Saturday, October 9, 2010

The Politics of Death

It's been one week today since Dominick left us.  I was finally able to drive home yesterday (with my one-year-old being surprisingly tolerant of  the 3-hour car ride) and visit with my brother's family as they hunker down at Rachel's sister's house, trying to avoid going home to the house riddled with painful memories or climbing into the big Suburban they bought just to have enough room for baby Dominick.  Although I'm here, I still feel helpless.  

When I asked what kind of help they needed, they asked me to help them order an urn and some vial necklaces online.  (And, go figure, after I spend 20 minutes convincing them that ordering online is safe and easy they end up getting double-charged for the urn.)  

They've decided to carry him close to their hearts in that way... they also found an engraver at our local mall who engraved Dominick's photo onto some necklaces both for themselves and the three girls to wear.  It's both incredibly sweet and sad at the same time, especially when their youngest daughter catches sight of the necklaces and proudly says, "That's my brother!" 

Will it ever get easier?  Will they ever be able to go for more than 2 minutes without being reminded of what they've lost?  At this point the sadness I feel is  more based on the anguish I see them in instead of my own feelings of loss.  I never wanted to see my little brother this upset.  (Even back when we were children fighting over the remote control, I would never want it to get to the point of tears.)

The coroner hasn't released the official report yet, but initial findings say that Dominick was anemic, was over-producing either adrenaline or cortisone, and had underdeveloped lungs.  So this begs the question: why on earth would the hospital allow them to take their anemic baby with known sleep apnea problems home (to a house at 6,000ft elevation, no less)  without so much as suggesting that they get a monitor that senses movement like those Angel Care monitors do?  I mean, forget the fact that Jon and Rachel were pushing for him to come home, it's the doctor's job to weigh the risks of taking a NICU baby home and say "No, I know you want him home, but this baby is not ready yet."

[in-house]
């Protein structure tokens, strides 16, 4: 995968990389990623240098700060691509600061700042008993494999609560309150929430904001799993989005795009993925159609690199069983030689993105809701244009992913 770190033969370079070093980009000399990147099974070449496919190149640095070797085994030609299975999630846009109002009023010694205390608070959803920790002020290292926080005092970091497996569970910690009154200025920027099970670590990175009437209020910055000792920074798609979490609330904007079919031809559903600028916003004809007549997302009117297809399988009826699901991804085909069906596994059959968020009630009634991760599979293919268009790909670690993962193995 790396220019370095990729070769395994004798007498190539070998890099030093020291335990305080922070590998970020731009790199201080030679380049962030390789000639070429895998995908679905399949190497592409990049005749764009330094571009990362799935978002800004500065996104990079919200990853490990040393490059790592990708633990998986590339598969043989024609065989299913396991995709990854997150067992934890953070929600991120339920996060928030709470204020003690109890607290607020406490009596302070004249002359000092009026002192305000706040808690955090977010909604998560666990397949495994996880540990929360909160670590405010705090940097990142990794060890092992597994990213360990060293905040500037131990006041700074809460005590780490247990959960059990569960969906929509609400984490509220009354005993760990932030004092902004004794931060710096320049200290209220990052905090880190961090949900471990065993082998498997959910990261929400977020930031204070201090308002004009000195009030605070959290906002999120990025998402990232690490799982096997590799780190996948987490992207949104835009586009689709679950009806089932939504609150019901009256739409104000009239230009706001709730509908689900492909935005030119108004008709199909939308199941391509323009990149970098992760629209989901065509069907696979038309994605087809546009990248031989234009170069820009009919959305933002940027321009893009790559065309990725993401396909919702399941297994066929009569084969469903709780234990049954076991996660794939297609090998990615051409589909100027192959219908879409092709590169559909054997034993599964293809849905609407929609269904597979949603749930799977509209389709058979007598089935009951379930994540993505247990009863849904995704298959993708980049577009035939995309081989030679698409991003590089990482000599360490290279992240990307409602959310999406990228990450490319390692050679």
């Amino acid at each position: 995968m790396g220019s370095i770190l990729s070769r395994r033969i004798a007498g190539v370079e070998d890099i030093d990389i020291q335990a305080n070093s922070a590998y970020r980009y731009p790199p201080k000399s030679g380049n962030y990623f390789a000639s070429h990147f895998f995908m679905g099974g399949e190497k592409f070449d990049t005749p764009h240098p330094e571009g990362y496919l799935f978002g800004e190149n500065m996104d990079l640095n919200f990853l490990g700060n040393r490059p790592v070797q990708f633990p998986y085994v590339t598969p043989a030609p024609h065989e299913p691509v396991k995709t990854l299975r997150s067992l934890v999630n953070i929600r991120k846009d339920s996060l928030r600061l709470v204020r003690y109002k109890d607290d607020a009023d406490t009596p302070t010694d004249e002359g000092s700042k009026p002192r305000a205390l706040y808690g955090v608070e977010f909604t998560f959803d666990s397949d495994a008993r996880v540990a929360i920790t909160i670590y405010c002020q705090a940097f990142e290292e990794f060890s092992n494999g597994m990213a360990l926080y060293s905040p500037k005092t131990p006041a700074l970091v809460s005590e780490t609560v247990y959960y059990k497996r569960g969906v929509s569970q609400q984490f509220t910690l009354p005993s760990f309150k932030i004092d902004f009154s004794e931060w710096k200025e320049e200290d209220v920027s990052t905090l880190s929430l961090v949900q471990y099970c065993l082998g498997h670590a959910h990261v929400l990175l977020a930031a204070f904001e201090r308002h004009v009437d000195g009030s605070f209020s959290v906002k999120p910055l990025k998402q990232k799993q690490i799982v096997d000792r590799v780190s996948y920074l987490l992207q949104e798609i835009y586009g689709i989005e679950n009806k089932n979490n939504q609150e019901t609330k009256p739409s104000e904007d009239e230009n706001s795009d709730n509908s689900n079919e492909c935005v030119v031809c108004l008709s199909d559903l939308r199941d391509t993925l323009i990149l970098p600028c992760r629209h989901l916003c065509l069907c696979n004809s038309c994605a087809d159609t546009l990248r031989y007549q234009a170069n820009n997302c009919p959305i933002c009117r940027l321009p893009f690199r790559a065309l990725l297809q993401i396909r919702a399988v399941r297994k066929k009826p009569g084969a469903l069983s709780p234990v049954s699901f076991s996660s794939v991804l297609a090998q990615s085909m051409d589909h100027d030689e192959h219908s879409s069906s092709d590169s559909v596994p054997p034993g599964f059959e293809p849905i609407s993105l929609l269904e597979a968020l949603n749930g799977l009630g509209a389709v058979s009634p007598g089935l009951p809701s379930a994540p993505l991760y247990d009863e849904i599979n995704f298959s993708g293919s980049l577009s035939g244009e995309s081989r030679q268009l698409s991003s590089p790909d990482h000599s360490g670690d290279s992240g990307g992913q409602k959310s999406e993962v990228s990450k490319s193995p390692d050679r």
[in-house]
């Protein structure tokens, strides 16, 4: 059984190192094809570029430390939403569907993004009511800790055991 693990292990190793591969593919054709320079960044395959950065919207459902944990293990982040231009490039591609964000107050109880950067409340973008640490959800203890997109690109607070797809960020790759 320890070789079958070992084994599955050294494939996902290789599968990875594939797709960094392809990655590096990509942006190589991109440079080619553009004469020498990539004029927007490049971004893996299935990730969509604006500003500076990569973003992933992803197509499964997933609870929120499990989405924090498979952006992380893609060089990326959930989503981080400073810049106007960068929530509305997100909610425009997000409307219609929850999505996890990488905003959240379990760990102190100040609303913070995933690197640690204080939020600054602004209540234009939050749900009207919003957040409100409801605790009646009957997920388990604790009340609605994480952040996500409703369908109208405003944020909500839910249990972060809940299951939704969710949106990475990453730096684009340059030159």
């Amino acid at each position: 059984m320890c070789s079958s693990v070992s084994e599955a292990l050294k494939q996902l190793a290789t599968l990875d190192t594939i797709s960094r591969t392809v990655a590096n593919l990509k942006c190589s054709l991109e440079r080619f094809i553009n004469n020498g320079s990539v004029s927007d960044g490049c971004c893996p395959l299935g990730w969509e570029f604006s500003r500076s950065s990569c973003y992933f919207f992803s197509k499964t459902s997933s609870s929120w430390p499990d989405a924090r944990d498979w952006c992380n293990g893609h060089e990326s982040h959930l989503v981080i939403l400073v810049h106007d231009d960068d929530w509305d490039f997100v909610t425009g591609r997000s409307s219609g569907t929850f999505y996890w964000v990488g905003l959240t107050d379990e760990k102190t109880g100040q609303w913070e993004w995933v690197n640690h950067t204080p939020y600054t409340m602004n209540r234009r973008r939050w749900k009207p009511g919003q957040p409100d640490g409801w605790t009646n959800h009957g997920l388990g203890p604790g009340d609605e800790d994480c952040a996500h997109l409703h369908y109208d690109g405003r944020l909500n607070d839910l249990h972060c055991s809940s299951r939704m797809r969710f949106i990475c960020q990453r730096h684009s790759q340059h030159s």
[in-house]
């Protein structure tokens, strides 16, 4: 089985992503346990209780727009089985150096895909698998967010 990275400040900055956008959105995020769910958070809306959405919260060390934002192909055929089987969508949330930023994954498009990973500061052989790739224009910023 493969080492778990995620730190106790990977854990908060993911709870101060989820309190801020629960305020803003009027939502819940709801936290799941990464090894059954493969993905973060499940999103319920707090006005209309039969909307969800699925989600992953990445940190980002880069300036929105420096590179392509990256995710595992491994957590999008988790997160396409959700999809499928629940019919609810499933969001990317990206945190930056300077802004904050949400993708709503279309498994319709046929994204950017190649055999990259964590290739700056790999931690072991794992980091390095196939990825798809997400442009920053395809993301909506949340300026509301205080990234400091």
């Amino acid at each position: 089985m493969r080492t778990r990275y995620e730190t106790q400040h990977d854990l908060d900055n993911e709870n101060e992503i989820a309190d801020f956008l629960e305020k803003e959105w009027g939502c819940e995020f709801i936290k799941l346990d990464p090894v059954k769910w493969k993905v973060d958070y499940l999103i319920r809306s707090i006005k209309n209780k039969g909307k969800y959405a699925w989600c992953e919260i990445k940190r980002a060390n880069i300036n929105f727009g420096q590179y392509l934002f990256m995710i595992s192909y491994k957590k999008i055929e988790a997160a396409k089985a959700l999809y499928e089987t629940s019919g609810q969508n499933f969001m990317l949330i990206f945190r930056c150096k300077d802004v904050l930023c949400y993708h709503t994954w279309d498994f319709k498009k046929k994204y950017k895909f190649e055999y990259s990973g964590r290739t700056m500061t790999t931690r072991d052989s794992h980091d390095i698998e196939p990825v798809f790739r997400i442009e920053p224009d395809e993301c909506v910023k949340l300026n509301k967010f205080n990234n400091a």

My mother tells me that there were two NICU doctors at the hospital Dominick was in - one in the morning and one in the evenings.  The evening doctor had told them the day before Dominick was released that he was going to be there at least another 2 weeks (which would have been roughly when he was due - a typical deadline for most preemies), but the next morning the other doctor said told them to get the carseat out of the car and take him home.  Of course, they were overjoyed to think that their son could come home with them and trusted that the doctor knew what he was talking about.  When you get good news like that, you don't think to question it, you just accept it and are grateful to have your family together.  Perhaps the nagging voice in your mind says, "Wait, that other doctor said..." but you choose to tune it out because what you have wanted since your baby's birth is to bring him home with you and you are getting what you want.  

So what can this mean?  Was the doctor wrong or irresponsible?  Were there complications no one knew about?  Or was he simply trying to push a MediCal baby out of the NICU?  The thought that the latter option is even a possibility infuriates me to no end.  We live in a country where medical treatment is considered by many to be a privledge instead of a right, and if the state is the one footing the bill does that give anyone the right to say, "This baby is costing us a lot, let's just push him out of here?"     

Until the coroner's report is finalized I should probably try to calm down with these angry thoughts, but I'm realizing as I type this that I'm in the anger part of the grieving cycle.  These questions won't bring Dominick back, but perhaps Dominick's life can be used a lesson for anyone who's baby ends up in the NICU: make sure your doctors are being safe and almost overly cautious with their lives.  You may want to bring that baby home SO BADLY but you also want that baby to live and grown up to run and play and get in fights with their siblings.  Have patience and be sure that if you don't have great insurance that no one is running math calculations on your child's life.

Also, many people have asked about how much we've raised in donations: family, friends, and the generous people of the internet  have sent Jon and Rachel $1400 so far to help with the costs of Dominick's memorial!  After purchasing the urn and neckalces mentioned above and paying for the cremation that leaves them about $400.  Since they are hoping to find a way to afford to either move out of their house with so many painful memories or to buy a new vehicle that doesn't still have the impression of Dominick's car seat dented into the seats, they could certainly use more.  If there is anyone who wishes to contribute to this fund, here is the link:


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